Even when our souls are impaled, we must gather force and go on.  I guess.

celebrities-re-imagined-as-classic-paintings-L-Q8d0xT

Savannah is lounging around on the couch, her belly getting so swelled up it no longer looks like it could possibly belong to the rest of her body. She’s wearing a raggedy old pair of sweatpants that she borrowed from Madeline, a T-shirt she borrowed from her sister, and a giant sweatshirt she took right off John’s pile of laundry while it was still sitting on top of the dryer. That girl dearly loves to wear everybody else’s clothes.

The television set is on, as it always is, but Savannah isn’t really looking at it. It seemed as if she mostly liked to push the buttons every so often, make the sound go up or down, or switch to a different channel she would also not watch, then go right back to pushing the buttons on her phone.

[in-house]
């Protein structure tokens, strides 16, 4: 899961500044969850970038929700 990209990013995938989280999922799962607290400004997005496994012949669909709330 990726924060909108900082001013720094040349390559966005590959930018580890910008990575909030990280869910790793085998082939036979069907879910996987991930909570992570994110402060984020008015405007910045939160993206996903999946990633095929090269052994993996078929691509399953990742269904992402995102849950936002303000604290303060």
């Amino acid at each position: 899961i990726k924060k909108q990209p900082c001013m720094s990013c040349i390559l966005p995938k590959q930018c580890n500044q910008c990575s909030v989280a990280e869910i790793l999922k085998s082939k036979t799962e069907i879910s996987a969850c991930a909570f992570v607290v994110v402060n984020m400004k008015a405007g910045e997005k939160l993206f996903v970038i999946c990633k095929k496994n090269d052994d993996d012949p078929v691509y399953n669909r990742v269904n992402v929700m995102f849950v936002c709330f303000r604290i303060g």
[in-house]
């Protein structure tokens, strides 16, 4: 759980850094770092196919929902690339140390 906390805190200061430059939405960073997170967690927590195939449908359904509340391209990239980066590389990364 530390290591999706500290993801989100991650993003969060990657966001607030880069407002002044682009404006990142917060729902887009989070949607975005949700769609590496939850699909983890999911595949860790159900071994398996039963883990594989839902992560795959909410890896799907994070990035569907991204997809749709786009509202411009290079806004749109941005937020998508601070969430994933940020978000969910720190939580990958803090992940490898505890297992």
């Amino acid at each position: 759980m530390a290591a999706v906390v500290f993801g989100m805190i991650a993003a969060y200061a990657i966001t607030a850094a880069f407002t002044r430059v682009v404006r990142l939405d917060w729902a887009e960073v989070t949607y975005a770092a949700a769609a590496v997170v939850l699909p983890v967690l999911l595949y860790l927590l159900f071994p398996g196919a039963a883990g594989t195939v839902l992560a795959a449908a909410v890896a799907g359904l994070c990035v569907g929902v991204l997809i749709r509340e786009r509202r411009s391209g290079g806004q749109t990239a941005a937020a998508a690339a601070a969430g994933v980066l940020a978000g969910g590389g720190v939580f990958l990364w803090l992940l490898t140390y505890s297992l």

Savannah holds the phone to her ear and says, “Daddy? Hi. Hey, what do you think I should have for lunch?”

Oh my god, Madeline thinks. You have got to be fucking kidding me. Not this food thing again.

“Cereal. I had a big bowl of cereal for breakfast.”

“No. I only like creamy peanut butter, and right now all we got is the crunchy kind. I hate that stuff. Plus I only really like peanut butter with marshmallow fluff, and pretty sure we don’t have any of that either. What else?”

“No, I’ve had bagels every day cause Marie always brings them home. Plus that’s what you said yesterday. What else?”

dorotheegotz